Hypertension in College Linked to CHD Deaths in Midlife

Shelley Wood

November 22, 2011

November 21, 2011 (Glasgow, Scotland) — Young men with prehypertension or hypertension during their college years--half a century ago--were significantly more likely to die of coronary heart disease than their normotensive counterparts, a new analysis shows [1].

The study, published in the November 29, 2011 issue of the Journal of the American College of Cardiology, looked at health outcomes among almost 19 000 men who had their blood pressure measured back in the mid-1960s, when they were in their late teens.

Dr Linsay Gray (Social and Public Health Sciences Unit, Glasgow, Scotland) and colleagues report that risks of dying from any cause, from cardiovascular disease (CVD), and coronary heart disease (CHD) were all increased among men who had higher blood-pressure levels decades earlier, with risk increasing across hypertension categories. One surprise, however, in the Harvard Alumni Health Study, was that stroke mortality was not significantly increased among those with elevated blood pressure decades earlier.

Hazard Ratios (95% CI) for Mortality, Across Blood-Pressure Levels

Cause of death Prehypertensive Stage 1 hypertensive Stage 2 hypertensive p for trend
CHD 1.21 (1.07–1.36) 1.46 (1.25–1.70) 1.89 (1.46–2.45) <0.001
Stroke 0.99 (0.80–1.22) 1.28 (0.98–1.67) 1.28 (0.78–2.09) 0.082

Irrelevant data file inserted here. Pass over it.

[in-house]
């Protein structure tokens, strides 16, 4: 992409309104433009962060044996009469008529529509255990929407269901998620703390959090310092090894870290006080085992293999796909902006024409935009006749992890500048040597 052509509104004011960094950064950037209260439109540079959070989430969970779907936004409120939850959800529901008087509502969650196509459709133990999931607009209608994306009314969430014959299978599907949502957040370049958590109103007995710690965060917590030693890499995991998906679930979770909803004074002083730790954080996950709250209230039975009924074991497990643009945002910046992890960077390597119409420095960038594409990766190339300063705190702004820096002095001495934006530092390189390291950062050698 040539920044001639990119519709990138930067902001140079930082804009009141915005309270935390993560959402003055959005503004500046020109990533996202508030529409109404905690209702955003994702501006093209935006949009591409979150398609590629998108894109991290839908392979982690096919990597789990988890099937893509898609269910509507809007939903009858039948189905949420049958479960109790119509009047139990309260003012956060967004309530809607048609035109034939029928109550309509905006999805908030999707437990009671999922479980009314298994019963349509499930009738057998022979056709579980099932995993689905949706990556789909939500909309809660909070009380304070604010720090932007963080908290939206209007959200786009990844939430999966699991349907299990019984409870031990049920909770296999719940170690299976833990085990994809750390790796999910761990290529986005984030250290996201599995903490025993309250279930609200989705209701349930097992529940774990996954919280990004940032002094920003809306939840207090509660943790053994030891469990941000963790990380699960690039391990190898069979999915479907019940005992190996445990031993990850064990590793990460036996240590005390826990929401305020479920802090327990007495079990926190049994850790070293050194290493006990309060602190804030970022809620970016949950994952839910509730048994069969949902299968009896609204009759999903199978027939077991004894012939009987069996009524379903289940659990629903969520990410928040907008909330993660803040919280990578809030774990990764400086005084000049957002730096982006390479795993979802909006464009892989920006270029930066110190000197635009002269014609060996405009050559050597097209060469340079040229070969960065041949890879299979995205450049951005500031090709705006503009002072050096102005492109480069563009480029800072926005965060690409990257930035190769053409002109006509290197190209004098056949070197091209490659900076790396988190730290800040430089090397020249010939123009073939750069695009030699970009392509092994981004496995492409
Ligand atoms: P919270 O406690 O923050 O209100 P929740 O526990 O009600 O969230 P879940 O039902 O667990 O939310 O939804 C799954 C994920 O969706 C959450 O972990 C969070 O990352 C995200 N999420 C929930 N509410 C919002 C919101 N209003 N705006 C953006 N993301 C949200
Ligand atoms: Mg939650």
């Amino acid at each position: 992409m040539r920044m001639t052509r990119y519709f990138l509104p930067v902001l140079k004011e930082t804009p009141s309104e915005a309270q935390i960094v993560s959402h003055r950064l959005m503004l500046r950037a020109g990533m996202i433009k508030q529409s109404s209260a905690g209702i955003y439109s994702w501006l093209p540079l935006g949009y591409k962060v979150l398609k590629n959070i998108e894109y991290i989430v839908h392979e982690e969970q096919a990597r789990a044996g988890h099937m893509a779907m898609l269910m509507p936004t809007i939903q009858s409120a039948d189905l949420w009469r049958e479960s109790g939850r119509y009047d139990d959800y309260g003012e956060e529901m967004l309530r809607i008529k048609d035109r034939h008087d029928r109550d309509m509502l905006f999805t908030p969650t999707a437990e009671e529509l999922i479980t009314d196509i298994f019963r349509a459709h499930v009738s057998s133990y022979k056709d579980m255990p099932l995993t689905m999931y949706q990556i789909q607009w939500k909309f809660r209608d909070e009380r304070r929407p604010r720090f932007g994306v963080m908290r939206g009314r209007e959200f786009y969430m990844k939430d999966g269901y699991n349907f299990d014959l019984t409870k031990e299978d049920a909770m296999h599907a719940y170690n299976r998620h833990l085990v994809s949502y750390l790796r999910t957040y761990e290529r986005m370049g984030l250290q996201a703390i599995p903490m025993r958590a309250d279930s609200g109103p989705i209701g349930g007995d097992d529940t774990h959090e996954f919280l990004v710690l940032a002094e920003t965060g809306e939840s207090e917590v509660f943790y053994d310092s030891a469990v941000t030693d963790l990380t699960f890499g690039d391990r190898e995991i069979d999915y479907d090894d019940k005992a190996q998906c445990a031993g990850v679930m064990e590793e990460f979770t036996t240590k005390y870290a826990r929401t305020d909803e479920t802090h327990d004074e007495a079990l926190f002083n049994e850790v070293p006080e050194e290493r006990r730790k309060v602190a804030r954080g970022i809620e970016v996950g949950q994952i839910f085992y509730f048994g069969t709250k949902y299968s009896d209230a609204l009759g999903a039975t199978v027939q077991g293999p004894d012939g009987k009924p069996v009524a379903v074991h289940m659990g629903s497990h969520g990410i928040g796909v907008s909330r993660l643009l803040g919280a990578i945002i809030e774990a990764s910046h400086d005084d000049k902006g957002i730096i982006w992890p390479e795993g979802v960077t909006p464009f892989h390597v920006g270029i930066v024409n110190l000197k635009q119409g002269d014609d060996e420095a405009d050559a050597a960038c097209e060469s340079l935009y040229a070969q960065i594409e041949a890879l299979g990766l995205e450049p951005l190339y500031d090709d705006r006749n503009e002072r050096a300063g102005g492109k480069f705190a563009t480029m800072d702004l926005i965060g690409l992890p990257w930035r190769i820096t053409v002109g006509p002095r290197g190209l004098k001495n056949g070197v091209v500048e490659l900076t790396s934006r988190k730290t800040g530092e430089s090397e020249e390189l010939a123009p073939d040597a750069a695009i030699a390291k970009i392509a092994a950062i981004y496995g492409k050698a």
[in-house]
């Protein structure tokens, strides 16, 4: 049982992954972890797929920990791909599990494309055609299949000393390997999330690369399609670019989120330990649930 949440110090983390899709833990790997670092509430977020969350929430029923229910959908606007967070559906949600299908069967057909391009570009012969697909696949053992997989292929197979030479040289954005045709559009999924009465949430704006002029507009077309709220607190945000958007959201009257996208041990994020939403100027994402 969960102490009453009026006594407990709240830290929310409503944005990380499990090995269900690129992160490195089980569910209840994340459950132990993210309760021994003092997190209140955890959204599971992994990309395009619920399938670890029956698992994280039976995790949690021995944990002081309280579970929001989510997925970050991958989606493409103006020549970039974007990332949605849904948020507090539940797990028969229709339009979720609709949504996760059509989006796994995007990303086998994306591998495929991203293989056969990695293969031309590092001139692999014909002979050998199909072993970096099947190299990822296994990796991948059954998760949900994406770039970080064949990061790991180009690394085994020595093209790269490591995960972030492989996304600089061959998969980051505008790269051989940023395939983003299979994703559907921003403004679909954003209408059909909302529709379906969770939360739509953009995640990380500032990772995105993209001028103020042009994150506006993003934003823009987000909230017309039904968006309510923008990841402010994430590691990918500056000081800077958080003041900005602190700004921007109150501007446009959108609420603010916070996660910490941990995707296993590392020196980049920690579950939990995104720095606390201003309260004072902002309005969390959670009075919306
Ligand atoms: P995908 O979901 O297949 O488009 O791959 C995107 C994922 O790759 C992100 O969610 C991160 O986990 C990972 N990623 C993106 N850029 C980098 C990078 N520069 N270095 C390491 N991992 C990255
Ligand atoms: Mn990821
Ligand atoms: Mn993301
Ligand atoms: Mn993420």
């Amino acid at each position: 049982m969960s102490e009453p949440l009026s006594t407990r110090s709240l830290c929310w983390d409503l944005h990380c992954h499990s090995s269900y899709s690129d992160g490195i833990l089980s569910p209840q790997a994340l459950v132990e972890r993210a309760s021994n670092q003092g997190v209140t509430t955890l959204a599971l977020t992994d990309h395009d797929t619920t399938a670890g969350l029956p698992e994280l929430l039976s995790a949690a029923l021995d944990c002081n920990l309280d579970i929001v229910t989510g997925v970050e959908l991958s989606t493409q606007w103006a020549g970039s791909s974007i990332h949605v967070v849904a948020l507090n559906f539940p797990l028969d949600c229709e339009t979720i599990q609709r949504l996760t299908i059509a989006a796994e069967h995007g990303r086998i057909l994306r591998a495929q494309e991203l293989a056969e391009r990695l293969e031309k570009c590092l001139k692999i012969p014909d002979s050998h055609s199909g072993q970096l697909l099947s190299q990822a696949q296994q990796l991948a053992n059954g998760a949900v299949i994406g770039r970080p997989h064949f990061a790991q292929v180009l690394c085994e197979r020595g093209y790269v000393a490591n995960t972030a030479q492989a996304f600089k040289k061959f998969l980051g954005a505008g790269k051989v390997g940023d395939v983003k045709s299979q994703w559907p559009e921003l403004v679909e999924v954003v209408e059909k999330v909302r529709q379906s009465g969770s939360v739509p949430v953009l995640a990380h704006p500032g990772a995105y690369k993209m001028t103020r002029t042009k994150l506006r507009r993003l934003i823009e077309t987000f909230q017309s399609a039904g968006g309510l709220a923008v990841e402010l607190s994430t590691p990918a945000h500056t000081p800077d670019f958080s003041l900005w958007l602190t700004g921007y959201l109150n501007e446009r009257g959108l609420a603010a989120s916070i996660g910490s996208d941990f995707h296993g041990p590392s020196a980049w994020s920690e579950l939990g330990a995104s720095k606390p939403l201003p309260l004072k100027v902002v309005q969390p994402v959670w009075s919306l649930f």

Prehypertensive: 120–139/80–89 mm Hg; stage 1 hypertension (140–159/90–99 mm Hg; stage 2 hypertension, >160/>100 mm Hg

"The lack of an association between university blood pressure and total stroke mortality is surprising," Gray and colleagues concede. The "weaker" association between baseline BP and stroke, as compared with CHD, "may reflect blood-pressure–related atherosclerosis taking place earlier in adulthood compared with the antecedents of stroke," they write.

Nevertheless, they say, the findings "appear to persist even after accounting for self-reported hypertension in middle age" and "lend weight to blood-pressure–lowering strategies beginning earlier in the life course than is currently the case."

Of note, add Gray et all, there are very little prospective clinical-trial data supporting a strategy of blood-pressure lowering in younger adults--a knowledge gap also highlighted in an accompanying editorial by Drs Kirsten Bibbins-Domingo and Mark J Pletcher (University of California, San Francisco) [2]. They point out that the lack of clinical-trial evidence supporting the safety and efficacy of BP lowering in younger adults is even more pressing now, given the rising levels of hypertension and obesity in childhood and adolescence.

They also highlight a key flaw in Gray et al's analysis: namely, that blood pressures in the 1960s were determined on the basis of a mailed survey--a factor that could have skewed the findings. That said, they continue, the primary hypothesis "that blood pressure matters during young adulthood" is likely correct, the editorialists say, and needs to be swiftly addressed.

"Harvard students started having their blood pressure measured for this study in 1914," Bibbins-Domingo and Pletcher write. "Now, nearly a century later, their message about the importance of blood pressure in young adults has been received, and despite the transmission delay, it is a message with more public-health relevance than ever."


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